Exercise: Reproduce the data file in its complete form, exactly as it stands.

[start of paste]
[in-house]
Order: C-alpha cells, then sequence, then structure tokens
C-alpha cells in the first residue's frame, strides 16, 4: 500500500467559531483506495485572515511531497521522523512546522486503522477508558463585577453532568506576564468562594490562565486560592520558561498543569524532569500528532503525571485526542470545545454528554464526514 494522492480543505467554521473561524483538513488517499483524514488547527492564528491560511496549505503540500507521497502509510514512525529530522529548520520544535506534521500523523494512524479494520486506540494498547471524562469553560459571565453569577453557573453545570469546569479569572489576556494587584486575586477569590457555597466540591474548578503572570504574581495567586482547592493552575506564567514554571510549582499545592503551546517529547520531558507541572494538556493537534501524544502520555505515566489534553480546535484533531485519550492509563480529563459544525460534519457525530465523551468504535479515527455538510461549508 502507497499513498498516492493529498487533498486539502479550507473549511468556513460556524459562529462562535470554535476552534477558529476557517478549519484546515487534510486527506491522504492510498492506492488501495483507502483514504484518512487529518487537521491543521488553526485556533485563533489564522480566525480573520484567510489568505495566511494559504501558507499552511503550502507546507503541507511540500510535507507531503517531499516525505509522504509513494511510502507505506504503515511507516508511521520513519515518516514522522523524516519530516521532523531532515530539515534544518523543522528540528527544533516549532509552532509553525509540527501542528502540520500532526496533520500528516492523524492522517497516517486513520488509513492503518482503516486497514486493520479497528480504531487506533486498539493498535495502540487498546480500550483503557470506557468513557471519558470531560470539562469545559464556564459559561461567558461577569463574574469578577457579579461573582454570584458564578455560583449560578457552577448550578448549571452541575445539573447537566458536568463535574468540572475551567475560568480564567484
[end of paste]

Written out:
[in-house]
Order: C-alpha cells, then sequence, then structure tokens
C-alpha cells in the first residue's frame, strides 16, 4: 500500500467559531483506495485572515511531497521522523512546522486503522477508558463585577453532568506576564468562594490562565486560592520558561498543569524532569500528532503525571485526542470545545454528554464526514 494522492480543505467554521473561524483538513488517499483524514488547527492564528491560511496549505503540500507521497502509510514512525529530522529548520520544535506534521500523523494512524479494520486506540494498547471524562469553560459571565453569577453557573453545570469546569479569572489576556494587584486575586477569590457555597466540591474548578503572570504574581495567586482547592493552575506564567514554571510549582499545592503551546517529547520531558507541572494538556493537534501524544502520555505515566489534553480546535484533531485519550492509563480529563459544525460534519457525530465523551468504535479515527455538510461549508 502507497499513498498516492493529498487533498486539502479550507473549511468556513460556524459562529462562535470554535476552534477558529476557517478549519484546515487534510486527506491522504492510498492506492488501495483507502483514504484518512487529518487537521491543521488553526485556533485563533489564522480566525480573520484567510489568505495566511494559504501558507499552511503550502507546507503541507511540500510535507507531503517531499516525505509522504509513494511510502507505506504503515511507516508511521520513519515518516514522522523524516519530516521532523531532515530539515534544518523543522528540528527544533516549532509552532509553525509540527501542528502540520500532526496533520500528516492523524492522517497516517486513520488509513492503518482503516486497514486493520479497528480504531487506533486498539493498535495502540487498546480500550483503557470506557468513557471519558470531560470539562469545559464556564459559561461567558461577569463574574469578577457579579461573582454570584458564578455560583449560578457552577448550578448549571452541575445539573447537566458536568463535574468540572475551567475560568480564567484